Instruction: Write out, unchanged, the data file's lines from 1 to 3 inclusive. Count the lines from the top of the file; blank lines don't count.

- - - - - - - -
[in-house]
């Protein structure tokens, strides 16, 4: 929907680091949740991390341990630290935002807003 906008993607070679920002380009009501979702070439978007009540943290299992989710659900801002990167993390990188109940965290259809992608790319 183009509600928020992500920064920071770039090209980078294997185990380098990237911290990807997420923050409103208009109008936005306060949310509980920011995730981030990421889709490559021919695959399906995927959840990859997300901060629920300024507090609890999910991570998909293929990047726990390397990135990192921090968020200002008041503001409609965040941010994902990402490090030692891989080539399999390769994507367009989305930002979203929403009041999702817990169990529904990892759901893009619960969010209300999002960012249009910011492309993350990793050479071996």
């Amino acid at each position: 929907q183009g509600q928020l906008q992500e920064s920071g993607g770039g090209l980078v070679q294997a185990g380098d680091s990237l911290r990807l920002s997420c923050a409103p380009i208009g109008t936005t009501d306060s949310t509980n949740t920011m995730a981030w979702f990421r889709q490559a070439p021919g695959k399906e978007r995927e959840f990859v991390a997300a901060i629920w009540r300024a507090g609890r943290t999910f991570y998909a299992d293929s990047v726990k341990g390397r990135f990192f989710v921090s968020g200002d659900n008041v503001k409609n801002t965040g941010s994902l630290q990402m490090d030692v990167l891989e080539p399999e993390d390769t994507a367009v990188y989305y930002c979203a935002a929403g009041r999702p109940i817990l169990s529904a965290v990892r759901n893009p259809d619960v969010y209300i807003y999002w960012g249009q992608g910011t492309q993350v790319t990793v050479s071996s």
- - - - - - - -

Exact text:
[in-house]
């Protein structure tokens, strides 16, 4: 929907680091949740991390341990630290935002807003 906008993607070679920002380009009501979702070439978007009540943290299992989710659900801002990167993390990188109940965290259809992608790319 183009509600928020992500920064920071770039090209980078294997185990380098990237911290990807997420923050409103208009109008936005306060949310509980920011995730981030990421889709490559021919695959399906995927959840990859997300901060629920300024507090609890999910991570998909293929990047726990390397990135990192921090968020200002008041503001409609965040941010994902990402490090030692891989080539399999390769994507367009989305930002979203929403009041999702817990169990529904990892759901893009619960969010209300999002960012249009910011492309993350990793050479071996």
């Amino acid at each position: 929907q183009g509600q928020l906008q992500e920064s920071g993607g770039g090209l980078v070679q294997a185990g380098d680091s990237l911290r990807l920002s997420c923050a409103p380009i208009g109008t936005t009501d306060s949310t509980n949740t920011m995730a981030w979702f990421r889709q490559a070439p021919g695959k399906e978007r995927e959840f990859v991390a997300a901060i629920w009540r300024a507090g609890r943290t999910f991570y998909a299992d293929s990047v726990k341990g390397r990135f990192f989710v921090s968020g200002d659900n008041v503001k409609n801002t965040g941010s994902l630290q990402m490090d030692v990167l891989e080539p399999e993390d390769t994507a367009v990188y989305y930002c979203a935002a929403g009041r999702p109940i817990l169990s529904a965290v990892r759901n893009p259809d619960v969010y209300i807003y999002w960012g249009q992608g910011t492309q993350v790319t990793v050479s071996s």